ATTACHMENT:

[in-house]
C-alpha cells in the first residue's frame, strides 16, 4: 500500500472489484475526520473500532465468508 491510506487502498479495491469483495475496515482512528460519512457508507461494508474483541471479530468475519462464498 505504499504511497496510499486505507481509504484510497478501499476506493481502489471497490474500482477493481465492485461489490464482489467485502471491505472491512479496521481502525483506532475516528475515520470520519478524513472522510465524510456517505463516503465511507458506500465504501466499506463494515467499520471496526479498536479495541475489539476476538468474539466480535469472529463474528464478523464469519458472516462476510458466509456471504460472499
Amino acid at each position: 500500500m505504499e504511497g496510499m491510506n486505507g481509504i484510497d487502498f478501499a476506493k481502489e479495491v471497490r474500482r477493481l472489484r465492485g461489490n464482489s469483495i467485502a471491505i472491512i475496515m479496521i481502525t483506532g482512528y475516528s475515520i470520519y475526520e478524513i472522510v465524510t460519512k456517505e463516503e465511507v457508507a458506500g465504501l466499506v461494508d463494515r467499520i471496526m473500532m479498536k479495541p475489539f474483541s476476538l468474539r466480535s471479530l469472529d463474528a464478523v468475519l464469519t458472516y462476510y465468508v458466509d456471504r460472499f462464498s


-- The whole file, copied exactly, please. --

[in-house]
C-alpha cells in the first residue's frame, strides 16, 4: 500500500472489484475526520473500532465468508 491510506487502498479495491469483495475496515482512528460519512457508507461494508474483541471479530468475519462464498 505504499504511497496510499486505507481509504484510497478501499476506493481502489471497490474500482477493481465492485461489490464482489467485502471491505472491512479496521481502525483506532475516528475515520470520519478524513472522510465524510456517505463516503465511507458506500465504501466499506463494515467499520471496526479498536479495541475489539476476538468474539466480535469472529463474528464478523464469519458472516462476510458466509456471504460472499
Amino acid at each position: 500500500m505504499e504511497g496510499m491510506n486505507g481509504i484510497d487502498f478501499a476506493k481502489e479495491v471497490r474500482r477493481l472489484r465492485g461489490n464482489s469483495i467485502a471491505i472491512i475496515m479496521i481502525t483506532g482512528y475516528s475515520i470520519y475526520e478524513i472522510v465524510t460519512k456517505e463516503e465511507v457508507a458506500g465504501l466499506v461494508d463494515r467499520i471496526m473500532m479498536k479495541p475489539f474483541s476476538l468474539r466480535s471479530l469472529d463474528a464478523v468475519l464469519t458472516y462476510y465468508v458466509d456471504r460472499f462464498s